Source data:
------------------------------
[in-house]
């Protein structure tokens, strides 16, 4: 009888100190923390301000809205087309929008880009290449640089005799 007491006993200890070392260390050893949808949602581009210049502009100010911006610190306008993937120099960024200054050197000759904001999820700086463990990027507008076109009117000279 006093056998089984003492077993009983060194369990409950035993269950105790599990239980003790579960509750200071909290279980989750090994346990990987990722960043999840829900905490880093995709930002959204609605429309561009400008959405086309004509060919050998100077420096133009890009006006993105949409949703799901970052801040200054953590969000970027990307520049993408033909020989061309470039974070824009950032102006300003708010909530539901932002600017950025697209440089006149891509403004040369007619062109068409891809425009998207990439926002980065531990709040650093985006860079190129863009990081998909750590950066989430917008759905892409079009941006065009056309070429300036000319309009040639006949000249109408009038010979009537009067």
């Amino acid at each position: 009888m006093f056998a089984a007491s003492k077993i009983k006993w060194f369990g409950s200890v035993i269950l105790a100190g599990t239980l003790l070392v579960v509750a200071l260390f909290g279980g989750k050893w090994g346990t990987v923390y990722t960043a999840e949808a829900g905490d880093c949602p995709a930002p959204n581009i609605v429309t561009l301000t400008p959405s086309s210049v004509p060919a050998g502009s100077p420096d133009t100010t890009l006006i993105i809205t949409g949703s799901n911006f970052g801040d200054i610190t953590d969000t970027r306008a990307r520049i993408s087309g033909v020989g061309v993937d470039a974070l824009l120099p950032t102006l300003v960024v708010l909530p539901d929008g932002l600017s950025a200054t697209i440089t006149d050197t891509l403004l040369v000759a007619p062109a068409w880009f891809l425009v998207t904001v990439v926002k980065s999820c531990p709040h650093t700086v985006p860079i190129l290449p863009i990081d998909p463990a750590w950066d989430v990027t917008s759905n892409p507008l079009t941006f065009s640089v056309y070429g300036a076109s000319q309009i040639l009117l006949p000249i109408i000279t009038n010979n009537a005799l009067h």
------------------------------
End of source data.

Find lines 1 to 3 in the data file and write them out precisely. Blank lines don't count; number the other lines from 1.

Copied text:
[in-house]
């Protein structure tokens, strides 16, 4: 009888100190923390301000809205087309929008880009290449640089005799 007491006993200890070392260390050893949808949602581009210049502009100010911006610190306008993937120099960024200054050197000759904001999820700086463990990027507008076109009117000279 006093056998089984003492077993009983060194369990409950035993269950105790599990239980003790579960509750200071909290279980989750090994346990990987990722960043999840829900905490880093995709930002959204609605429309561009400008959405086309004509060919050998100077420096133009890009006006993105949409949703799901970052801040200054953590969000970027990307520049993408033909020989061309470039974070824009950032102006300003708010909530539901932002600017950025697209440089006149891509403004040369007619062109068409891809425009998207990439926002980065531990709040650093985006860079190129863009990081998909750590950066989430917008759905892409079009941006065009056309070429300036000319309009040639006949000249109408009038010979009537009067």
């Amino acid at each position: 009888m006093f056998a089984a007491s003492k077993i009983k006993w060194f369990g409950s200890v035993i269950l105790a100190g599990t239980l003790l070392v579960v509750a200071l260390f909290g279980g989750k050893w090994g346990t990987v923390y990722t960043a999840e949808a829900g905490d880093c949602p995709a930002p959204n581009i609605v429309t561009l301000t400008p959405s086309s210049v004509p060919a050998g502009s100077p420096d133009t100010t890009l006006i993105i809205t949409g949703s799901n911006f970052g801040d200054i610190t953590d969000t970027r306008a990307r520049i993408s087309g033909v020989g061309v993937d470039a974070l824009l120099p950032t102006l300003v960024v708010l909530p539901d929008g932002l600017s950025a200054t697209i440089t006149d050197t891509l403004l040369v000759a007619p062109a068409w880009f891809l425009v998207t904001v990439v926002k980065s999820c531990p709040h650093t700086v985006p860079i190129l290449p863009i990081d998909p463990a750590w950066d989430v990027t917008s759905n892409p507008l079009t941006f065009s640089v056309y070429g300036a076109s000319q309009i040639l009117l006949p000249i109408i000279t009038n010979n009537a005799l009067h």